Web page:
Soldiers in the US are seldom prosecuted for war crimes, and when they are, they are seldom convicted. From Danny Sjursen at antiwar.com:
“It is natural for mankind to set a higher value on courage then timidity, on activity than prudence, on strength than counsel.” ~ Montesquieu, “The Spirit of the Laws”
They are undoubtedly America’s favorite, most lauded shock troops. More, even, than the Marines or the Army’s Green Berets and Rangers, Navy SEALs have captured America’s (and, certainly, Hollywood’s) attention. Despite their small ranks, they are nothing less than the face of the post-9/11 U.S. “war on terror.” It was the Seals, after all, who killed Osama bin Laden, prompting spontaneous, nationwide chants of “USA! USA!” Sure, the Army and Marines do most of the fighting and dying, but there is something romantic in the collective American mind about those Seals
Yet currently, in the wake of a couple of major scandals and seemingly credible allegations of serious war crimes, it’s as though the entire organization is on trial. Maybe that’s for the best.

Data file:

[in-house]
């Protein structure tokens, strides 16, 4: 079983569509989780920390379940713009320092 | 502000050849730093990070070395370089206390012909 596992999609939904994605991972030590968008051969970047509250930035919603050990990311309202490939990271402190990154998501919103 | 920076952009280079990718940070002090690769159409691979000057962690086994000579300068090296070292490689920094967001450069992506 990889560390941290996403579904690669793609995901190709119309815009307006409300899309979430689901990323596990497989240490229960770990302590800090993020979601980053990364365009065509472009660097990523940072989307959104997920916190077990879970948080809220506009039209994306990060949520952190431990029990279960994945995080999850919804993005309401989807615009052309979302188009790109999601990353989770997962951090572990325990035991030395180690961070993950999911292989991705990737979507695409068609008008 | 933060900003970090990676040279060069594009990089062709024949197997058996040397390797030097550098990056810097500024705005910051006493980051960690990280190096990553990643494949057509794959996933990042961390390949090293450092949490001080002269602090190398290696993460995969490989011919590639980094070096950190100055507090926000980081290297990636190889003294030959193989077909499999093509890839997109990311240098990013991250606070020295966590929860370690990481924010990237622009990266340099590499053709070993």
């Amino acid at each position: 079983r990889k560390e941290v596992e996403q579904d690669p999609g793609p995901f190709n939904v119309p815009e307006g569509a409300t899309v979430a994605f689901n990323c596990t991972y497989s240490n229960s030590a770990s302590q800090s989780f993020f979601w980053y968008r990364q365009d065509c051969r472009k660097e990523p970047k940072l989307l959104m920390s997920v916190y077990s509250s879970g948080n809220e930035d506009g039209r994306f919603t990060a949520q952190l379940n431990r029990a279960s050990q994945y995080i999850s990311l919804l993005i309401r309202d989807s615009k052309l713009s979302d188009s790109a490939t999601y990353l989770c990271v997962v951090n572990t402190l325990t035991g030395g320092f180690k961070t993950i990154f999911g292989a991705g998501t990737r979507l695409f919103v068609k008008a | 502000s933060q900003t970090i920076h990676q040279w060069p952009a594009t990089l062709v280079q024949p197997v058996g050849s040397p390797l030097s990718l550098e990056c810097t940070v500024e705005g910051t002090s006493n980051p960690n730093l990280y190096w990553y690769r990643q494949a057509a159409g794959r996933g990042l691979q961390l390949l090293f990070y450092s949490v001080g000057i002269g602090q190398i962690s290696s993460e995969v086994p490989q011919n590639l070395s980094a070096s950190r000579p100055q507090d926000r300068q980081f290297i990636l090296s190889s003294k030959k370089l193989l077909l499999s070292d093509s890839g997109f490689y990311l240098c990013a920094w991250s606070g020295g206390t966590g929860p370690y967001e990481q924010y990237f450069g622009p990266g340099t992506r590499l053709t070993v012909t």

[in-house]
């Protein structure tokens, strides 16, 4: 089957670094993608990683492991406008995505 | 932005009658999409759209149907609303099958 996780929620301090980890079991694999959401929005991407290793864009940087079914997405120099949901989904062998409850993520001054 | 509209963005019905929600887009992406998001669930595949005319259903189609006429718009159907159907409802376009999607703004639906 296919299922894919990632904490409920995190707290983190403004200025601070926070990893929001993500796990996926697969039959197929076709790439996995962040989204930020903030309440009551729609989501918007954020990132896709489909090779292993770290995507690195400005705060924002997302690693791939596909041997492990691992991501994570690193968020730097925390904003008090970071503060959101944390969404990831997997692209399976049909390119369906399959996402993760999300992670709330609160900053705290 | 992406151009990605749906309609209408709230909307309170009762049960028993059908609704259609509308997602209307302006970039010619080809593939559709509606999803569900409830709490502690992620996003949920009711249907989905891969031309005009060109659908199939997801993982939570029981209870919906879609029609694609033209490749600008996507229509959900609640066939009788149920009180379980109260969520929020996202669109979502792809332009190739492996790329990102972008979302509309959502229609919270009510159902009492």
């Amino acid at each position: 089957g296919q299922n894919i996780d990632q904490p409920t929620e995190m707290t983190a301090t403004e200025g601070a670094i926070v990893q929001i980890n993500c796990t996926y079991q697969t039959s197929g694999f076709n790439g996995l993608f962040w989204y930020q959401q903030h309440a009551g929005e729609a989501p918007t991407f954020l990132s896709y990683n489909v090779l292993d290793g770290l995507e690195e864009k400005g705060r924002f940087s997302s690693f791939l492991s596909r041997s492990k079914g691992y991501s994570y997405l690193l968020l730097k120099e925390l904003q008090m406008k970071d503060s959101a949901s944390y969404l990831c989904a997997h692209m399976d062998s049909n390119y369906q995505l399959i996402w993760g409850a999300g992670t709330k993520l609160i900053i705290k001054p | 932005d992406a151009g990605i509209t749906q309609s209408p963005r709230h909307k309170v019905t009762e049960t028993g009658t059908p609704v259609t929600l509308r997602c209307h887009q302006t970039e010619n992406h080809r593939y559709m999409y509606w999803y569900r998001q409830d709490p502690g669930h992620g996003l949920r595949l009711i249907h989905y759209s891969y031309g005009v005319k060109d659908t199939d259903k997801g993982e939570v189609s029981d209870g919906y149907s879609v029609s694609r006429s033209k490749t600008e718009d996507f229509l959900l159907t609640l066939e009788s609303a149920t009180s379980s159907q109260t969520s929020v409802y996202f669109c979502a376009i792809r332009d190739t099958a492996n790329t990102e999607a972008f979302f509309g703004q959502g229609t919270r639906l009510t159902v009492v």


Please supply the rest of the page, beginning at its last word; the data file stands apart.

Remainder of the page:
What unfolded in the increasingly absurd and always disturbing trial of Special Operations Chief Edward Gallagher was nothing less than a war for the soul of the whole special operations community. Still, the minutiae and singularity of the individual case masked the larger questions and conclusions worth drawing from the entire spectacle: Why is the US fighting abroad? Who, exactly, is doing that fighting? What happens when aggressive, highly trained commandos are repeatedly shipped abroad and given immense leeway and power over foreign lives and deaths?
These, to name only a few, are key queries to consider regarding the Gallagher case and a separate scandal in which another SEAL recently pleaded guilty to a 2017 hazing attack in Mali that resulted in the strangulation death of an Army Green Beret. In the second case, why were these special operators in remote West Africa in the first place? The answer is relevant to the tragic incident itself.